The initial appropriation for funding the construction of the Boulder Dam Project was made in July 1930. When Construction began in July 1931, the country was reeling from the effects of the Great Depression. When word got out that work could be had in Nevada where the dam would be built, the area was flooded with men and their families, hoping for a new start. At one point there were over 5,000 men employed to construct the dam. Living conditions for the families of dam workers were challenging, with summer temperatures in the canyon reaching as high as 120°.
A new town called Boulder City was planned for workers, but the construction schedule for the dam was accelerated in order to create more jobs in response to the onset of the Great Depression, and the town was not ready when the first dam workers arrived at the site in early 1931. Without enough housing for the thousands of workers, temporary communities sprouted up and down the canyon. During the first summer of construction on the Dam while work on the town progressed, workers and their families were housed in temporary camps like Ragtown. Located near the dam in Black Canyon, Ragtown consisted of makeshift houses, tents, cardboard structures and canvas lean-tos.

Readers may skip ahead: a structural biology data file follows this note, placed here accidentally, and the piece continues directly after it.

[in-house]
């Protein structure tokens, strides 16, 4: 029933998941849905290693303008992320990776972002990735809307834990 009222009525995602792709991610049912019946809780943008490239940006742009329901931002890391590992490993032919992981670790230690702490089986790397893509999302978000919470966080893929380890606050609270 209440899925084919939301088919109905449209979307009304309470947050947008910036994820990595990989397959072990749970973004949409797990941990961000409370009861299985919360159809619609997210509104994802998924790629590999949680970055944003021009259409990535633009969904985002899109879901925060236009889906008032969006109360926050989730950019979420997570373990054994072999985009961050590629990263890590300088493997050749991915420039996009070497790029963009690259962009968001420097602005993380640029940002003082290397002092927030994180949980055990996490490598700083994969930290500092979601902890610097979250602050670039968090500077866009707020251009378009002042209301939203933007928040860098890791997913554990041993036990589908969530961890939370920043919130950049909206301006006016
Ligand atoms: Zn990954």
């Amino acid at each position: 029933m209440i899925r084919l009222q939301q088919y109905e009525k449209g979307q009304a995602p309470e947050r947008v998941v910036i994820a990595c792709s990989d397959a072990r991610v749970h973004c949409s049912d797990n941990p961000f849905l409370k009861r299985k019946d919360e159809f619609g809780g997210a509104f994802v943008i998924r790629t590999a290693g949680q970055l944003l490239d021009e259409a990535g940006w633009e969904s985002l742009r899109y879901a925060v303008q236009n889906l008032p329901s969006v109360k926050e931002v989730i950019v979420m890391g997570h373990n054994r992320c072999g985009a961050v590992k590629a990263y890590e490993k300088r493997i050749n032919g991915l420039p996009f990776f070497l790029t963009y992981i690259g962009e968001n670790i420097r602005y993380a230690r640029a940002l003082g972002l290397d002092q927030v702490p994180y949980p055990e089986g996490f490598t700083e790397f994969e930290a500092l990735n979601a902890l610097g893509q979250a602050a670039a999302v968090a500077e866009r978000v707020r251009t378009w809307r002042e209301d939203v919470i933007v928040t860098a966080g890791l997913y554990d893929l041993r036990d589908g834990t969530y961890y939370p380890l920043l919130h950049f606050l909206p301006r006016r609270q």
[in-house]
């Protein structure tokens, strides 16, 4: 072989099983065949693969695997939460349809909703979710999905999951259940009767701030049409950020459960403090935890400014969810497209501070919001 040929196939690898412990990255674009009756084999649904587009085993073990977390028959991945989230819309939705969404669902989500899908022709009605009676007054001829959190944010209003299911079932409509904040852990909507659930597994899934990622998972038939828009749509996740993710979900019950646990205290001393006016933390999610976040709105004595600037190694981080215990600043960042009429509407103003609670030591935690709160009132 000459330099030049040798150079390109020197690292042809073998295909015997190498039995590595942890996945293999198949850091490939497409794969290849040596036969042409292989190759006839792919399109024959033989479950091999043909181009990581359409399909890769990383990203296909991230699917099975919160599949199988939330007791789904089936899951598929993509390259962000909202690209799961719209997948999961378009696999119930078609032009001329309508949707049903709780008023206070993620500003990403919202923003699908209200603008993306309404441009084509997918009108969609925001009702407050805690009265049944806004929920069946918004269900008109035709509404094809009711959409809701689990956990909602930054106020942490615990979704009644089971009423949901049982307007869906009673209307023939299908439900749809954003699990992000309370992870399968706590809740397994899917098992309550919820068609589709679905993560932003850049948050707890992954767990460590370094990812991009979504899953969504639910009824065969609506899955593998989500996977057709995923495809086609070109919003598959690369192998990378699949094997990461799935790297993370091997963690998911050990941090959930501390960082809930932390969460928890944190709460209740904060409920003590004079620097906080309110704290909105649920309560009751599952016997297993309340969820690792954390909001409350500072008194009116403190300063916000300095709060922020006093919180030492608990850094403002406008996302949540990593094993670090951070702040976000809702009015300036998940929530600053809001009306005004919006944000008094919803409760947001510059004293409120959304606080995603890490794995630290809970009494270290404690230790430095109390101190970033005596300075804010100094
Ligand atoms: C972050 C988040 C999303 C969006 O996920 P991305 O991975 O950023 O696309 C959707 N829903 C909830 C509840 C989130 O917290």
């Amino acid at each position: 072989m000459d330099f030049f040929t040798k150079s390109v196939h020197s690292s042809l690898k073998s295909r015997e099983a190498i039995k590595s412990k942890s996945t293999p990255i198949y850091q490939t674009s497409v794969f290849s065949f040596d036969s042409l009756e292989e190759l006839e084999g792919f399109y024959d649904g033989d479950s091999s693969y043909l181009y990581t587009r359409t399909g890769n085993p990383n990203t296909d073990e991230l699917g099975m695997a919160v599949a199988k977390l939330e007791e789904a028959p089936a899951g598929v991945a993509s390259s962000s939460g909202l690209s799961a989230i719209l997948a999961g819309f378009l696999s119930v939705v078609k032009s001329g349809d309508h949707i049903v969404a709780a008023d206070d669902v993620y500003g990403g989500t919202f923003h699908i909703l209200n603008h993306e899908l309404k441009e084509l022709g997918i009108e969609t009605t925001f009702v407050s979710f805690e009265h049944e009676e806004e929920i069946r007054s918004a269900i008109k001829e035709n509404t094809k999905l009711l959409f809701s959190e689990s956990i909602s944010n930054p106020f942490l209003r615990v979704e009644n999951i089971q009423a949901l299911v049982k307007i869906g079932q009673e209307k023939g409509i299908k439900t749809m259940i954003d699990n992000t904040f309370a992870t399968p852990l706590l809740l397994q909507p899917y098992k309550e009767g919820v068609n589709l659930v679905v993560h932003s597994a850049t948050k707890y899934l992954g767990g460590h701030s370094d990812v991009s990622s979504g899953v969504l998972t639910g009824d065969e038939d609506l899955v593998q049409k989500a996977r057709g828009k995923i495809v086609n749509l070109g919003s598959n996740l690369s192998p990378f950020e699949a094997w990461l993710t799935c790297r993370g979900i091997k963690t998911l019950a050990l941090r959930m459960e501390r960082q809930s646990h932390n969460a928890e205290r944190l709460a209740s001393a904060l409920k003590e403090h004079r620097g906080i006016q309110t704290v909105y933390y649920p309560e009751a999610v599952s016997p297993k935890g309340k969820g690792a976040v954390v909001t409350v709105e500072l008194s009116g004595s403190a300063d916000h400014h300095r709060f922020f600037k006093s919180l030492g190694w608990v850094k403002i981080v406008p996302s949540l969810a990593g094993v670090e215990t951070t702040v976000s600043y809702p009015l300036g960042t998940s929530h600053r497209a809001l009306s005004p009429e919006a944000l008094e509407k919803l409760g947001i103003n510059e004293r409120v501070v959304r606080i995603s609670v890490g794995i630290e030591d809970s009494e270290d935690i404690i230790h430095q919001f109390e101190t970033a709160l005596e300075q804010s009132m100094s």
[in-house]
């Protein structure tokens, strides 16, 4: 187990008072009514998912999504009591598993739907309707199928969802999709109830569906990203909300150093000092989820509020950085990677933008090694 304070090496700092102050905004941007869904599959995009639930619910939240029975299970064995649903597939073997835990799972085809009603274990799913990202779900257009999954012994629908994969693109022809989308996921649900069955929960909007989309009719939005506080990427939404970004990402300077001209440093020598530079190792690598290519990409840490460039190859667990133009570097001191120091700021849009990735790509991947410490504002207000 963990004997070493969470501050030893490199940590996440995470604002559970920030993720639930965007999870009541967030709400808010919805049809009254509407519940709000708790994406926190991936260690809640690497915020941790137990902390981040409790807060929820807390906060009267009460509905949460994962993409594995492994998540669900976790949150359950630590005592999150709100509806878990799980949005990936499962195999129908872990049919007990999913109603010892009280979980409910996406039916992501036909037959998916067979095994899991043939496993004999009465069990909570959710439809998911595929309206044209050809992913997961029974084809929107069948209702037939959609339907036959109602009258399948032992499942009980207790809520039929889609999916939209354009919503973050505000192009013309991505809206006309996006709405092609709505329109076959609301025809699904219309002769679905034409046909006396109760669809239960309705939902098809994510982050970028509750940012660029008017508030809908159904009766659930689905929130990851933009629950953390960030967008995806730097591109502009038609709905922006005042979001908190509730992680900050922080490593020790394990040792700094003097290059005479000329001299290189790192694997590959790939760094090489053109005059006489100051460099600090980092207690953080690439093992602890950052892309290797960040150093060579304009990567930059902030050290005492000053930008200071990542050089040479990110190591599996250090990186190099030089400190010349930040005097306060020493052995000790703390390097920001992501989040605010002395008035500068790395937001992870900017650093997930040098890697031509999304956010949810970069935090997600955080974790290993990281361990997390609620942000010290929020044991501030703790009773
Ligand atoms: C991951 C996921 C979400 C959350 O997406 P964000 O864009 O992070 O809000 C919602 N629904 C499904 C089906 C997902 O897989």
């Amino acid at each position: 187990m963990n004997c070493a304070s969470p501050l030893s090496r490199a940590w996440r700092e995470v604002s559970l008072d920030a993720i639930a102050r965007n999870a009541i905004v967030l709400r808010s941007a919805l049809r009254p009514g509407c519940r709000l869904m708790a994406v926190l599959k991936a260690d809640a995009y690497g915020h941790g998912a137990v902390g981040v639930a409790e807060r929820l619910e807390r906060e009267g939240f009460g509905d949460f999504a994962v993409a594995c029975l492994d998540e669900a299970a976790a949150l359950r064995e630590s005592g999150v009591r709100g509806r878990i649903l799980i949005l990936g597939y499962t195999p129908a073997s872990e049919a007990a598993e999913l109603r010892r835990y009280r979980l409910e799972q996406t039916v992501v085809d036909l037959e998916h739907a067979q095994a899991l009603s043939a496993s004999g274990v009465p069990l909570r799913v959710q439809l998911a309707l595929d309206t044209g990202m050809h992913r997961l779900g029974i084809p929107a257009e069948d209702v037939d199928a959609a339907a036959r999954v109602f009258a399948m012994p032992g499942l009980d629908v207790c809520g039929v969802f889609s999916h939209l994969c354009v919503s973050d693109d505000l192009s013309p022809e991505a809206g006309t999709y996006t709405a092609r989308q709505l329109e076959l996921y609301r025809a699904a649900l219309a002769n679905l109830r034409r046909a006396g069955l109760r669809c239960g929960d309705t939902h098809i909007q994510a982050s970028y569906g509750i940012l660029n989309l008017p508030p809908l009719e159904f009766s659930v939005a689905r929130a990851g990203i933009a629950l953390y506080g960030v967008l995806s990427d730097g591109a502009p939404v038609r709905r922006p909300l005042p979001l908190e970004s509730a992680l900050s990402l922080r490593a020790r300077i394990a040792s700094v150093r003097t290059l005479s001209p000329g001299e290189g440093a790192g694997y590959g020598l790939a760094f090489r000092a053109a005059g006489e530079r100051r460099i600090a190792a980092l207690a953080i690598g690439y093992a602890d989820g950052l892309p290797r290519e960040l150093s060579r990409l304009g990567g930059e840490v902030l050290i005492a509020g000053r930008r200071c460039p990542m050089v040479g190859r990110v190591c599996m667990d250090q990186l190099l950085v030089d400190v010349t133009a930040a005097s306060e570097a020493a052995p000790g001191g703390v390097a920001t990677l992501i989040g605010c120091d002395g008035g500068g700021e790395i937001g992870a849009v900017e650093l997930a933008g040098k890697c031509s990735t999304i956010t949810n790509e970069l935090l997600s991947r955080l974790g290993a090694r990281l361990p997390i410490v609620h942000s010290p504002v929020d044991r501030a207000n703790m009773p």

Discontent with Ragtown and dangerous working conditions at the dam site led to a strike in August of 1931. Six Companies, the company responsible for the town’s construction, as well as the dam’s, responded by sending in strike-breakers with guns and clubs, and the strike was soon quelled. However, the discontent prompted the acceleration of the construction of Boulder City, and by the spring of 1932 Ragtown had been deserted. While the state of Nevada allows both gambling and prostitution, it allows prostitution only in counties with fewer than 400,000 residents. The local municipalities determine if they want to permit either activity within their city or town limtis. Neither gambling nor prostitution was permitted in Boulder City during the time of the the dam’s construction. The sale of alcohol was prohibited until 1969. Boulder City is in the same county as Las Vegas, Clark County, and has a population of over two million, which exceeds the 400,000 limit for permiting prostitution. Boulder City still doesn’t allow gambling, although just outside of Boulder City limits, there is a small casino called Railroad Pass, which was established in 1931 and as such is the oldest active gaming license in southern Nevada.